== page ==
Introduction

Python is a dynamically typed, object-oriented scripting language developed by Guido van Rossum and released in 1991. Many important machine learning packages are available in python.

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Getting Started in Python

First you will need to install Python or have access to an Python environment. There are many ways to install Python. For most users, we highly recommend using the Anaconda install method.

Anaconda Python Install

Anaconda Dashboard

Local Python Install

If you prefer a local python install (only command line and without IDE), then install python from their main webste (https://www.python.org/).

Warning: Either pick Anaconda or local install. Try not to mix install methods or you will have weird conflict errors and may need to uninstall and reinstall python entirely. Python is notorious for weird pathing problems in mixed environments (see xkcd comic). If you keep to the Anaconda ecosystem, you shouldn’t have any major issues.

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Due to incompatabilities between certain python libraries, it is highly recommended to manage python packages in virtual environments (conda , venv, or equivalent) , one environment per project.

Setup Python Locally

Python has a notoriously complicated environment system. Which is why it is highly recommended to manage python environments (yml files) to track any dependencies.

Pick either Anaconda Install or Local Install

  • (1) Anaconda comes with an IDE (easier entry point, recommended for Windows). Install Free Individual Version - https://www.anaconda.com
  • (2) Local Install (more consistent for intermediate programmers). Install the latest version of Python from their website - https://www.python.org/downloads/
  1. Pick an IDE (integrated development Environment)
    1. PyCharm
    2. Anaconda
    3. Atom
    4. … there are other options
    5. A discussion on Python IDE - https://realpython.com/python-ides-code-editors-guide/
    6. Skip to JupyterLab Notebook
  2. Pick a Python Virtual Envirnoment Manager
    1. conda / miniconda
    2. venv

Regardless of IDE, a python environment should have a way to edit code. Many of the geospatial workbook tutorials are written in a Jupyter Notebook. This is an interactive report where blocks of text are either code, or documentation:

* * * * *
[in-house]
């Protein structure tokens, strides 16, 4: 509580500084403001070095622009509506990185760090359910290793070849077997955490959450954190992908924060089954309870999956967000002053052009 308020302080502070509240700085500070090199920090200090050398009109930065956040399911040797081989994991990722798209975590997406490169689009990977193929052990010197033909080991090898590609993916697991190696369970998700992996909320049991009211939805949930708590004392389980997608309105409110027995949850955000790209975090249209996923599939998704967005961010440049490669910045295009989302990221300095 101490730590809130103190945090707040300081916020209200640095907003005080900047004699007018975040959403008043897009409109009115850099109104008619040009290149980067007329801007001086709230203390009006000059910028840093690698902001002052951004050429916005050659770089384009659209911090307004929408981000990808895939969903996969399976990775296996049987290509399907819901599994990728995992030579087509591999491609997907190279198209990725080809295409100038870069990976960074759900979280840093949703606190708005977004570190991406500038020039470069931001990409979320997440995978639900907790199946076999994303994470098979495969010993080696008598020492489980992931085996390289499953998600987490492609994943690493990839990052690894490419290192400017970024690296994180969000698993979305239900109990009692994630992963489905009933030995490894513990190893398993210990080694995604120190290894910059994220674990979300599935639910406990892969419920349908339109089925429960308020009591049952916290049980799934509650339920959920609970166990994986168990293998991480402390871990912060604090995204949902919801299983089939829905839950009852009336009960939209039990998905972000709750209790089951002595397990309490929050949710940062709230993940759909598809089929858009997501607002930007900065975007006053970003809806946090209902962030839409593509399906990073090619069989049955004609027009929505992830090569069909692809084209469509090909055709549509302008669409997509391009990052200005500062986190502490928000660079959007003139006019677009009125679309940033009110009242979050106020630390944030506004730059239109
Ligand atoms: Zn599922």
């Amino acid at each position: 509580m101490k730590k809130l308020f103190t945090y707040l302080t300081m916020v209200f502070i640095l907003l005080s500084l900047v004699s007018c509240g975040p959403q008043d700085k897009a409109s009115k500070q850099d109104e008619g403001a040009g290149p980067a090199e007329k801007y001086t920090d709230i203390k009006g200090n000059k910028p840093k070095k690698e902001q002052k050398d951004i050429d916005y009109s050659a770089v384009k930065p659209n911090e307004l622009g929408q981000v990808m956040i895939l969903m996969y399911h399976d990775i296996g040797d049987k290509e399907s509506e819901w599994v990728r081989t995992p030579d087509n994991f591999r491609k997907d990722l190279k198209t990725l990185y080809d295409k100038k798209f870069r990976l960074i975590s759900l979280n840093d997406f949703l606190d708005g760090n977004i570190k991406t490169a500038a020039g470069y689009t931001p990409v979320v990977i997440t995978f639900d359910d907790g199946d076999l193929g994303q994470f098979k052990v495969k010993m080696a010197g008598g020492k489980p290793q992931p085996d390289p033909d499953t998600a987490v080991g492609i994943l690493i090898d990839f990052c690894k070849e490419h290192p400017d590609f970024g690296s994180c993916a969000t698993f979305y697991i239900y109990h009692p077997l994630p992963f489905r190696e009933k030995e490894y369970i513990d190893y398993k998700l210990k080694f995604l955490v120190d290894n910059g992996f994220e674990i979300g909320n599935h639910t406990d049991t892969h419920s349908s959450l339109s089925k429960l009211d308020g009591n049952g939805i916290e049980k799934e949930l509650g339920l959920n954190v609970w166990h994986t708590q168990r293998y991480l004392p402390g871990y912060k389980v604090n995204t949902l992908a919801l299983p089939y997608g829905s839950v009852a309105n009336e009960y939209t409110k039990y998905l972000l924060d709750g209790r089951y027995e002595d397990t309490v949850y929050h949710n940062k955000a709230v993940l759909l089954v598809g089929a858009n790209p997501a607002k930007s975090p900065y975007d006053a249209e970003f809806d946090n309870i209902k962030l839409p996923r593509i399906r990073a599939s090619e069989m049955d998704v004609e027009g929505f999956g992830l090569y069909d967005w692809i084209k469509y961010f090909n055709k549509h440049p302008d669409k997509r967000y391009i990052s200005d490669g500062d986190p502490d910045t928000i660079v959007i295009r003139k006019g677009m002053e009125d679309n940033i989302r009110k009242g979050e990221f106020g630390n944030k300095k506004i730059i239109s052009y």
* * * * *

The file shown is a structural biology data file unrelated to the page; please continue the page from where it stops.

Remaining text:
1. Code Block
  2. Text Block

Work through the Introduction to JupyterHub tutorial.

Together these panes allow you to interactively design a Python pipeline.

Hands-On Exercise - using Jupyter Notebooks

Copy the following into the Code Editor, run it line by line, and see if you can recreate the graph in the Graphics View. If you can, try modifying and running the script. Experiment to see what changes break the script.

#! /usr/bin/env python

import numpy as np

print("Hello World")

Installing Python Libraries

R functions are made available as libraries (also referred to as packages) which need to be installed from somewhere. R libraries can be indexed on CRAN, bioconductor and GitHub. What’s the difference between installing from these locations?

  • pypy python libraries

    pip install libraryname
    
  • conda python libraries are focused on bioinformatic analysis and may or may not be available on CRAN but can be the latest version of a tools. Bioconductor Website

    conda install -c bioconda libraryname
    
  • GitHub python libraries tend to be the most recently developed libraries and may not have been submitted to Bioconductor or CRAN yet.

    install.packages("devtools")
    devtools::install_github("username/reponame")      # Github R Library name
    

Warning: Do not mix python environments. Pick a python environment manager and stick with it. Ideally create a environment.yml for each project.

Hands-On Exercise - installing Python libraries

Create a environment.yml as your basic python envirnment install. This can serve as our basic outline for any other python environment setup.

pip install python_library
conda install -c bioconda r-wgcna
conda env create -f environment.yml

Using Python on SCINet

On the SCINet HPC resources (Ceres and Atlas), python should be available as a module. We recommend using miniconda environment for managing and creating python environments.

module load miniconda                   # start miniconda
conda env create -f environment.yml     # create environment
conda env list                          # list existing environments
conda activate env_name                 # activate a python environment

However since this will load base python without the libraries, you may need to install your own python libraries which are installed to home directory by default.

Since the home directory may have restricted space, see the SCINet documentation on linking libraries on the HPC.

Using JupyterLab on SCINet

Recently, Ceres HPC was configured to run JupyterLab. This allows you to run an Jupyter Notebook like interface to the Ceres HPC. See full instructions on the SCINet website: https://scinet.usda.gov/guide/jupyter/


Further Reading


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